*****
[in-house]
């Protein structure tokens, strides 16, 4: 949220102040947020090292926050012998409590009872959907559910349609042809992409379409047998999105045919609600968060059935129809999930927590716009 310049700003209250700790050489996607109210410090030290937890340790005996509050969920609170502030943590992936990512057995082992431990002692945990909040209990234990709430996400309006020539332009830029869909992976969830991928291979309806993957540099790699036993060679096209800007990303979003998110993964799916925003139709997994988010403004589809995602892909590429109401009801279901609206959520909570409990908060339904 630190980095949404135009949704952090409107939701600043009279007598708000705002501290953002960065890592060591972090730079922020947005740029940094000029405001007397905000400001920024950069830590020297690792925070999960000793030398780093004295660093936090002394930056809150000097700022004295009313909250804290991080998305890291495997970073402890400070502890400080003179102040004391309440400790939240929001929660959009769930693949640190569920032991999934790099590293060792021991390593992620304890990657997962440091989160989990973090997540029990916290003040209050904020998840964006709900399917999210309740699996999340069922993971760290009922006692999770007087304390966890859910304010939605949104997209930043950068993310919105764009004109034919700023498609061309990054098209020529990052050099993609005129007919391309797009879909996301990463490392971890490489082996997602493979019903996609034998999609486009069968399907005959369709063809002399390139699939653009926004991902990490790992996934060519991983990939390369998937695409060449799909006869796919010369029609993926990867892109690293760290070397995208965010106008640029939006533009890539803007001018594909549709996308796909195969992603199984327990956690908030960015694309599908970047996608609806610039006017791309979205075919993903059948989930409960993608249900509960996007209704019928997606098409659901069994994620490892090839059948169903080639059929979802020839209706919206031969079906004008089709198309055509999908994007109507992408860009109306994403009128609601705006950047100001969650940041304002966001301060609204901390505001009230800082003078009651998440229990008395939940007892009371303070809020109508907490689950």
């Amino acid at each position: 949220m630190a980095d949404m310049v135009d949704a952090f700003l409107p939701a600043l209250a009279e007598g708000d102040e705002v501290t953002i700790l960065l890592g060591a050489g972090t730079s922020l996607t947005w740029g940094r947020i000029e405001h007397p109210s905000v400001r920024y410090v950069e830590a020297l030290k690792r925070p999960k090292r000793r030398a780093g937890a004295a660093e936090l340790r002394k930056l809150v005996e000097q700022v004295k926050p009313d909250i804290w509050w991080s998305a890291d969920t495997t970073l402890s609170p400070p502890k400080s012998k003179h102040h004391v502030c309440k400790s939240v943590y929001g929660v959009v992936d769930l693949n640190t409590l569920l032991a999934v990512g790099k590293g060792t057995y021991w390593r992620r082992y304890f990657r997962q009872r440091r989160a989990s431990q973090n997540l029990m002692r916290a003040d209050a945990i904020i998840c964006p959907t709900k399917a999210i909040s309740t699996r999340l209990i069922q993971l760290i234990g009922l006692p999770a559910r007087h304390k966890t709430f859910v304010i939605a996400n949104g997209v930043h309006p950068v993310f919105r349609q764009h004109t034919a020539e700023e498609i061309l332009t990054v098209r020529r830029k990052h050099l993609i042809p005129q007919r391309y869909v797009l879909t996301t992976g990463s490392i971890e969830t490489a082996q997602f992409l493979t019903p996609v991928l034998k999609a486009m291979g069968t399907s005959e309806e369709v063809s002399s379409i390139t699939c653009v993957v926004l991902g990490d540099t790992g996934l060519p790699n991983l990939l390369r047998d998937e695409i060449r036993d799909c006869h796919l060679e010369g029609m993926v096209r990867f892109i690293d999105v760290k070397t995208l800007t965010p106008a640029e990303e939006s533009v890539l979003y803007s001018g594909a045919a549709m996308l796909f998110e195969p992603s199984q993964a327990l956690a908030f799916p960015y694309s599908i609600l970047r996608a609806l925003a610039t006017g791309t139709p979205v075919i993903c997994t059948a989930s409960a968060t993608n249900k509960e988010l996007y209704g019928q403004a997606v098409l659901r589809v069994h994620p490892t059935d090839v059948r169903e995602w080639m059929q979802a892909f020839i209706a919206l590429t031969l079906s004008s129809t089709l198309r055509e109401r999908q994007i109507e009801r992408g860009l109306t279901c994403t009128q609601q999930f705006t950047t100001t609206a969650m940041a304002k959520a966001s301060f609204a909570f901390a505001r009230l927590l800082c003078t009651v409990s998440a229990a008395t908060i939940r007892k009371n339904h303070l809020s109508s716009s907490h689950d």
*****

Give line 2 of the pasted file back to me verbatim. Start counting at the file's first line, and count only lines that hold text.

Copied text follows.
């Protein structure tokens, strides 16, 4: 949220102040947020090292926050012998409590009872959907559910349609042809992409379409047998999105045919609600968060059935129809999930927590716009 310049700003209250700790050489996607109210410090030290937890340790005996509050969920609170502030943590992936990512057995082992431990002692945990909040209990234990709430996400309006020539332009830029869909992976969830991928291979309806993957540099790699036993060679096209800007990303979003998110993964799916925003139709997994988010403004589809995602892909590429109401009801279901609206959520909570409990908060339904 630190980095949404135009949704952090409107939701600043009279007598708000705002501290953002960065890592060591972090730079922020947005740029940094000029405001007397905000400001920024950069830590020297690792925070999960000793030398780093004295660093936090002394930056809150000097700022004295009313909250804290991080998305890291495997970073402890400070502890400080003179102040004391309440400790939240929001929660959009769930693949640190569920032991999934790099590293060792021991390593992620304890990657997962440091989160989990973090997540029990916290003040209050904020998840964006709900399917999210309740699996999340069922993971760290009922006692999770007087304390966890859910304010939605949104997209930043950068993310919105764009004109034919700023498609061309990054098209020529990052050099993609005129007919391309797009879909996301990463490392971890490489082996997602493979019903996609034998999609486009069968399907005959369709063809002399390139699939653009926004991902990490790992996934060519991983990939390369998937695409060449799909006869796919010369029609993926990867892109690293760290070397995208965010106008640029939006533009890539803007001018594909549709996308796909195969992603199984327990956690908030960015694309599908970047996608609806610039006017791309979205075919993903059948989930409960993608249900509960996007209704019928997606098409659901069994994620490892090839059948169903080639059929979802020839209706919206031969079906004008089709198309055509999908994007109507992408860009109306994403009128609601705006950047100001969650940041304002966001301060609204901390505001009230800082003078009651998440229990008395939940007892009371303070809020109508907490689950």